To witness the exhibition “Past Futures, Present, Futures” in action, visitors to the Storefront for Art and Architecture gallery need only walk by.
The interactive installation is a presentation of the last 200 years of the architectural proposals in New York City. Using the designs of invited architects and artists, the exhibition seeks to recreate some of Manhattan’s unrealized architectural projects and provide an alternative idea of the city’s future.
Artists, architects, writers and policy-makers have re-enacted 101 design proposals for the city to create a depiction of what the architectural future could have been. Past proposals will be on display between Oct. 6 and Oct. 26. Beginning Oct. 26, the exhibit will add re-enactments of the past projects. By the end of the exhibition, a total of 202 architectural designs will be on display. Because the original projects never materialized, the artists and architects are free to reimagine a utopian space and time for their reconstructions.
“The exhibition is a machine to create the desire for a better future,” said Eva French, curator for the exhibition. “It pushes the boundaries of technology, legibility and materiality to create a totally new experience about what it is to go into a historical exhibition and what one takes from it.”
The gallery features sensorial spaces, or makeshift rooms where television screens project images of the futuristic architectural designs. The rooms include mirrored blinds, each dedicated to a year in the past. When flipped over, the panels reveal contextual information about New York, Western culture and the world in relation to the year on the panel.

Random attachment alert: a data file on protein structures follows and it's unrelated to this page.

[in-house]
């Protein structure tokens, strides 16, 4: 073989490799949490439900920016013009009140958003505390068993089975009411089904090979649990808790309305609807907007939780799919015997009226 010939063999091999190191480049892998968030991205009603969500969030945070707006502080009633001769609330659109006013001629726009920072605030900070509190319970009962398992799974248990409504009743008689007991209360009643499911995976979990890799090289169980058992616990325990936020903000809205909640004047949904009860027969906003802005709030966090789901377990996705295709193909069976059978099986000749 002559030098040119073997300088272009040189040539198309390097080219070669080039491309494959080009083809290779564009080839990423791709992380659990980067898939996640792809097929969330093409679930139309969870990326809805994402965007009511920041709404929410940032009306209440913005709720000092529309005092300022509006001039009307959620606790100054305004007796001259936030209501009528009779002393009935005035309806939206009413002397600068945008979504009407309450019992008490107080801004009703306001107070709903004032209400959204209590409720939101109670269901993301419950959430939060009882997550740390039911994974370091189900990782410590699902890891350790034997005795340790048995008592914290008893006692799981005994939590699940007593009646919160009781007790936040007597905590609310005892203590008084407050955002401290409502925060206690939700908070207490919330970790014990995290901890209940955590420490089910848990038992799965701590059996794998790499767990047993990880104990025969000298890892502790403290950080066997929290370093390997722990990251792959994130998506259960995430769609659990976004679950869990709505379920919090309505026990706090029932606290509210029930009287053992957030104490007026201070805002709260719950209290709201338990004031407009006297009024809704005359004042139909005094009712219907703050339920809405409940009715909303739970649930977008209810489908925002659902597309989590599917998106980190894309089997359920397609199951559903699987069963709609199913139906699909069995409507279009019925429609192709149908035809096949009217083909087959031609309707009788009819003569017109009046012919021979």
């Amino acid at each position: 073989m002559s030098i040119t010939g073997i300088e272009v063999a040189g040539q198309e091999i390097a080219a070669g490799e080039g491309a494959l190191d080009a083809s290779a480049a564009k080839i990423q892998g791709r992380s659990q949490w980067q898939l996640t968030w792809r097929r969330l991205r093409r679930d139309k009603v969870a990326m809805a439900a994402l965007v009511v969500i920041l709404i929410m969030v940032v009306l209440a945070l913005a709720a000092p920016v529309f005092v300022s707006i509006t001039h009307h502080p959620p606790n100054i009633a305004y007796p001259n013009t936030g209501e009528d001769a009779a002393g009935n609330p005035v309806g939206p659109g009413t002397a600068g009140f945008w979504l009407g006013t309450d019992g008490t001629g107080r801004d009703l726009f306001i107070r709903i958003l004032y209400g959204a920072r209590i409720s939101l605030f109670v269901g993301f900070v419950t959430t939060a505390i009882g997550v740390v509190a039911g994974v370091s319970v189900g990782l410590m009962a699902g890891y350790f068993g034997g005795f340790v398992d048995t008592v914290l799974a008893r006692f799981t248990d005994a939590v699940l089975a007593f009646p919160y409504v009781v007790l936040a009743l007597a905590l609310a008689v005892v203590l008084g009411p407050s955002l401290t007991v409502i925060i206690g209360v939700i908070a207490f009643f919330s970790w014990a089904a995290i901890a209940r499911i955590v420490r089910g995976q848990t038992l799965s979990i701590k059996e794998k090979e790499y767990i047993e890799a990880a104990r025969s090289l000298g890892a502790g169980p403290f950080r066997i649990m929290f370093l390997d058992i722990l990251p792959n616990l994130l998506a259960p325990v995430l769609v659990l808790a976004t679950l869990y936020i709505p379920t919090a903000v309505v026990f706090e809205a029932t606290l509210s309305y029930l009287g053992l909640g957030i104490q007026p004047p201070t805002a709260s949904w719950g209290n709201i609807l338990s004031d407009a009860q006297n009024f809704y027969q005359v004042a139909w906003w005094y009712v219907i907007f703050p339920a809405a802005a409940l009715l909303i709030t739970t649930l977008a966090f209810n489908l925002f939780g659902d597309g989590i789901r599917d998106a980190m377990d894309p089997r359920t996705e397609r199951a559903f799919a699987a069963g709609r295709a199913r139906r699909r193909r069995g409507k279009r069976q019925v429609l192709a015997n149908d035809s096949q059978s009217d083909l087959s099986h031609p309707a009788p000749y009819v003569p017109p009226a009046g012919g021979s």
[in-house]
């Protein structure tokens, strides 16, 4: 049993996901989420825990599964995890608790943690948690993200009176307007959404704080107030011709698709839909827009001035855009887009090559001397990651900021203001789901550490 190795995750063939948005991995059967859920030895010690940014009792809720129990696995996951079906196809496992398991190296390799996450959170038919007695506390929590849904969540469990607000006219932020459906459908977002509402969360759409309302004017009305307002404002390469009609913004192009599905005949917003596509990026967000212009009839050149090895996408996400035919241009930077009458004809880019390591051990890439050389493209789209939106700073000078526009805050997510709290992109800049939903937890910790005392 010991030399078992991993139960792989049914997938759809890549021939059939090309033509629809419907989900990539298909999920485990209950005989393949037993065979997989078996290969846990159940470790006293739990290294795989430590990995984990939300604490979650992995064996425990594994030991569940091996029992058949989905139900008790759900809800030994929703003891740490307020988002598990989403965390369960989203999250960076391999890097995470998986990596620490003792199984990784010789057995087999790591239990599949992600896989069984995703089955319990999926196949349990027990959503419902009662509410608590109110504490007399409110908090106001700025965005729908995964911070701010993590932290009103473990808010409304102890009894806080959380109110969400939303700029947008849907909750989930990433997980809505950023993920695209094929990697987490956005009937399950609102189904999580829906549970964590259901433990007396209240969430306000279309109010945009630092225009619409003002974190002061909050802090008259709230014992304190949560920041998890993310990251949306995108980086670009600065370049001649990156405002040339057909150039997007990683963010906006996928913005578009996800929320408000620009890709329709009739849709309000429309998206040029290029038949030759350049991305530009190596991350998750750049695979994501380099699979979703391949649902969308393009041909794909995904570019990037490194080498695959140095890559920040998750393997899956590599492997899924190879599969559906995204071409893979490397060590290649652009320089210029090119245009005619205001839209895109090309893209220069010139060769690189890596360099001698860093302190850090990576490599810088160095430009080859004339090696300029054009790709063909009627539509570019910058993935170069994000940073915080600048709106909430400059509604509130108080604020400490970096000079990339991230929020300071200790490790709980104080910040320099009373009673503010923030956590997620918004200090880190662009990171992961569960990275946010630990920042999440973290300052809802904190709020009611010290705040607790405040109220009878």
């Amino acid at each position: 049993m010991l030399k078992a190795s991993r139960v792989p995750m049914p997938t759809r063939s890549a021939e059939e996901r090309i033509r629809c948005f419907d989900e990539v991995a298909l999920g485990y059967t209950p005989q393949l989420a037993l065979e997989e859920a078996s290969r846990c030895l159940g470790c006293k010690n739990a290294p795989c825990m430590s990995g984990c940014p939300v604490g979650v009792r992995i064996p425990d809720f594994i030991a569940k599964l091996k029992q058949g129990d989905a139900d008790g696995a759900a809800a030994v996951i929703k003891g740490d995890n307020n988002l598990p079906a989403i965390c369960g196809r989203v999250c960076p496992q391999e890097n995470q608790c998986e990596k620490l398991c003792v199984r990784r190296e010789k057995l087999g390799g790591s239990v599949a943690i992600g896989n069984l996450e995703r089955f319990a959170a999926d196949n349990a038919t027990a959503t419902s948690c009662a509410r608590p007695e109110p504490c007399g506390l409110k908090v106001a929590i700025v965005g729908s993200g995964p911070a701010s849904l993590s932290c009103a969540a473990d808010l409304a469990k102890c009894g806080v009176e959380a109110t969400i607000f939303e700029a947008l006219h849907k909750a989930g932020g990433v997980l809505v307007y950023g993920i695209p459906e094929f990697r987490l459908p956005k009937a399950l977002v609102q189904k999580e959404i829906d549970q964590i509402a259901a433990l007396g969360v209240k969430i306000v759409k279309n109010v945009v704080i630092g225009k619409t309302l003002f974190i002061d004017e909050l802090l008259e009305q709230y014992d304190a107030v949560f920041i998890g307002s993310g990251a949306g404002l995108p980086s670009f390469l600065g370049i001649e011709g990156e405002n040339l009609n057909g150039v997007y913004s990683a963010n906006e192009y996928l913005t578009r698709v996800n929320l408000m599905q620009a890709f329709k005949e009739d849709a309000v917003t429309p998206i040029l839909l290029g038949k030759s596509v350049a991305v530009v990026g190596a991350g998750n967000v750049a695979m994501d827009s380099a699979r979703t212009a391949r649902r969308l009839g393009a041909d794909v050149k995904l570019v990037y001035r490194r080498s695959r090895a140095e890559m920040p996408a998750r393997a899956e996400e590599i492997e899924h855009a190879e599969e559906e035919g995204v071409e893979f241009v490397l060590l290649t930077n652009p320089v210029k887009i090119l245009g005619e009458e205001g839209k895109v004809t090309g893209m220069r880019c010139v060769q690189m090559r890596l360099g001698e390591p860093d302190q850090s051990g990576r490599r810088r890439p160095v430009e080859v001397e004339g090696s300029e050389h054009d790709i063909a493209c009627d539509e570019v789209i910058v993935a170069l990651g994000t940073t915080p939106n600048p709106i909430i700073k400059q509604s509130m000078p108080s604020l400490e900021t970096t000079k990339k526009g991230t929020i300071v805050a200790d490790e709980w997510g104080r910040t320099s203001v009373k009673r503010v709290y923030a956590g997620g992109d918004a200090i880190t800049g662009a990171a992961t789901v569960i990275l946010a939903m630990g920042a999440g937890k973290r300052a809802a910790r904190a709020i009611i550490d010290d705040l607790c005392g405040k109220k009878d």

There is no predetermined order to the unveiling of the panels so visitors witness the projects, along with the expression of time, in a disruptive manner. “Past Futures” is not static — it is constantly growing as time passes.
“The contextual information and the images that the architects produced for the text are somehow related to a certain time and shows that this time is not exactly linear, but rather juxtaposed,” Minguez-Carrasco said.
To truly grasp the concept of the exhibition, Minguez-Carrasco recommends that viewers stay for at least one hour. It is not until viewing the exhibition in full that one can begin to make connections between the past, present and future. The idea is for each individual to create their own way of understanding the utopian desires of each project and create their own context for understanding a redefined history.
“[The exhibition] was really different and unique,” said Stern freshman Yana Sinkevich. “The design and technology made it captivating in a way and made me feel like I was transported to the future where these projects were real.”
“Past Futures, Present, Futures” is on display at Storefront for Art and Architecture, 97 Kenmare St., through Nov. 24.
A version of this article appeared in the Thursday, Oct. 18 print edition. Alyssa Noud is a staff writer. Email her at firstname.lastname@example.org.
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